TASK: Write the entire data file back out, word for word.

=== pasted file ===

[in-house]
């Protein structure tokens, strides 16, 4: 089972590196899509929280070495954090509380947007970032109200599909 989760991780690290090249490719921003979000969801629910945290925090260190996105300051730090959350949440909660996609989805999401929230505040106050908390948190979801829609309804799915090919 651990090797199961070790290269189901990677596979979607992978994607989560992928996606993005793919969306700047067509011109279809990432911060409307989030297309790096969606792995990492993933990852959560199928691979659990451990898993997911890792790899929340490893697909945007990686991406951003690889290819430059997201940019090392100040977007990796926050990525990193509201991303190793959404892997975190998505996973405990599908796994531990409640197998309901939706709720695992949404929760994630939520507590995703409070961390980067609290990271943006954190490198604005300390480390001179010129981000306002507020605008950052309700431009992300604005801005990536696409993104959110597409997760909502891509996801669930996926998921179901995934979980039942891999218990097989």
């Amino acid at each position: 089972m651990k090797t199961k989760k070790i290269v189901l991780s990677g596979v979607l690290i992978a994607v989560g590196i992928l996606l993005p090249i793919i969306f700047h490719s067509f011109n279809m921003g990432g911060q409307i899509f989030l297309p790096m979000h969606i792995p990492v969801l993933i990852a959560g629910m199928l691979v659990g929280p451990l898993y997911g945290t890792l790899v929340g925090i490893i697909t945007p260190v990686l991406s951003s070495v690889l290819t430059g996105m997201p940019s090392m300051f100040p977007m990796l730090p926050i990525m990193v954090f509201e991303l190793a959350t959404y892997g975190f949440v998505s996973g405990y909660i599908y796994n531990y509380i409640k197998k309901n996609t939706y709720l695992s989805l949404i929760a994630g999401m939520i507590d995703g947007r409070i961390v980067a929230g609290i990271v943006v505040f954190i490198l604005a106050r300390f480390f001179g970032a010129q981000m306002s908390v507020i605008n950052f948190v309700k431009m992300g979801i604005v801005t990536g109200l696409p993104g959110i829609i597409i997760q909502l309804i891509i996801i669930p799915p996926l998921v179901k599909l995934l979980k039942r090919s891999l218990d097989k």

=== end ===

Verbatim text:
[in-house]
């Protein structure tokens, strides 16, 4: 089972590196899509929280070495954090509380947007970032109200599909 989760991780690290090249490719921003979000969801629910945290925090260190996105300051730090959350949440909660996609989805999401929230505040106050908390948190979801829609309804799915090919 651990090797199961070790290269189901990677596979979607992978994607989560992928996606993005793919969306700047067509011109279809990432911060409307989030297309790096969606792995990492993933990852959560199928691979659990451990898993997911890792790899929340490893697909945007990686991406951003690889290819430059997201940019090392100040977007990796926050990525990193509201991303190793959404892997975190998505996973405990599908796994531990409640197998309901939706709720695992949404929760994630939520507590995703409070961390980067609290990271943006954190490198604005300390480390001179010129981000306002507020605008950052309700431009992300604005801005990536696409993104959110597409997760909502891509996801669930996926998921179901995934979980039942891999218990097989």
């Amino acid at each position: 089972m651990k090797t199961k989760k070790i290269v189901l991780s990677g596979v979607l690290i992978a994607v989560g590196i992928l996606l993005p090249i793919i969306f700047h490719s067509f011109n279809m921003g990432g911060q409307i899509f989030l297309p790096m979000h969606i792995p990492v969801l993933i990852a959560g629910m199928l691979v659990g929280p451990l898993y997911g945290t890792l790899v929340g925090i490893i697909t945007p260190v990686l991406s951003s070495v690889l290819t430059g996105m997201p940019s090392m300051f100040p977007m990796l730090p926050i990525m990193v954090f509201e991303l190793a959350t959404y892997g975190f949440v998505s996973g405990y909660i599908y796994n531990y509380i409640k197998k309901n996609t939706y709720l695992s989805l949404i929760a994630g999401m939520i507590d995703g947007r409070i961390v980067a929230g609290i990271v943006v505040f954190i490198l604005a106050r300390f480390f001179g970032a010129q981000m306002s908390v507020i605008n950052f948190v309700k431009m992300g979801i604005v801005t990536g109200l696409p993104g959110i829609i597409i997760q909502l309804i891509i996801i669930p799915p996926l998921v179901k599909l995934l979980k039942r090919s891999l218990d097989k």